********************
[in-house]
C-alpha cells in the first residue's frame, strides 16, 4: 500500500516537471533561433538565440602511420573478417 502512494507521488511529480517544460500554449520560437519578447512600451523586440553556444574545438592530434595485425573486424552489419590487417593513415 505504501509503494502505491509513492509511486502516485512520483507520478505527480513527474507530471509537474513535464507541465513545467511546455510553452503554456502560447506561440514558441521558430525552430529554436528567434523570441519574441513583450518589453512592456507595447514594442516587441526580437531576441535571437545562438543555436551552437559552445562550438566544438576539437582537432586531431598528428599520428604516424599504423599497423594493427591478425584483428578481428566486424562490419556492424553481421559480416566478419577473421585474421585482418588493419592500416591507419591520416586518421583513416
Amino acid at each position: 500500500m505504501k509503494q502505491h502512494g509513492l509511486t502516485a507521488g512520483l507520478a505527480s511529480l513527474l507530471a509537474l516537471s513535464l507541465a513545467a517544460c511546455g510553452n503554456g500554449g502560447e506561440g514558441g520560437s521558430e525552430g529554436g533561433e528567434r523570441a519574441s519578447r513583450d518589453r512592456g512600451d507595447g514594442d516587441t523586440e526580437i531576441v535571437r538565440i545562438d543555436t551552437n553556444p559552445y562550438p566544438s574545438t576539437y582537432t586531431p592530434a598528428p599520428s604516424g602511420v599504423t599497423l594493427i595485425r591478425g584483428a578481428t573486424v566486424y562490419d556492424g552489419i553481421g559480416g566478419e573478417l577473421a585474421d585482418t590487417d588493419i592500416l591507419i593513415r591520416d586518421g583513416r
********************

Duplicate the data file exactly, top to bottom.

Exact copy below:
[in-house]
C-alpha cells in the first residue's frame, strides 16, 4: 500500500516537471533561433538565440602511420573478417 502512494507521488511529480517544460500554449520560437519578447512600451523586440553556444574545438592530434595485425573486424552489419590487417593513415 505504501509503494502505491509513492509511486502516485512520483507520478505527480513527474507530471509537474513535464507541465513545467511546455510553452503554456502560447506561440514558441521558430525552430529554436528567434523570441519574441513583450518589453512592456507595447514594442516587441526580437531576441535571437545562438543555436551552437559552445562550438566544438576539437582537432586531431598528428599520428604516424599504423599497423594493427591478425584483428578481428566486424562490419556492424553481421559480416566478419577473421585474421585482418588493419592500416591507419591520416586518421583513416
Amino acid at each position: 500500500m505504501k509503494q502505491h502512494g509513492l509511486t502516485a507521488g512520483l507520478a505527480s511529480l513527474l507530471a509537474l516537471s513535464l507541465a513545467a517544460c511546455g510553452n503554456g500554449g502560447e506561440g514558441g520560437s521558430e525552430g529554436g533561433e528567434r523570441a519574441s519578447r513583450d518589453r512592456g512600451d507595447g514594442d516587441t523586440e526580437i531576441v535571437r538565440i545562438d543555436t551552437n553556444p559552445y562550438p566544438s574545438t576539437y582537432t586531431p592530434a598528428p599520428s604516424g602511420v599504423t599497423l594493427i595485425r591478425g584483428a578481428t573486424v566486424y562490419d556492424g552489419i553481421g559480416g566478419e573478417l577473421a585474421d585482418t590487417d588493419i592500416l591507419i593513415r591520416d586518421g583513416r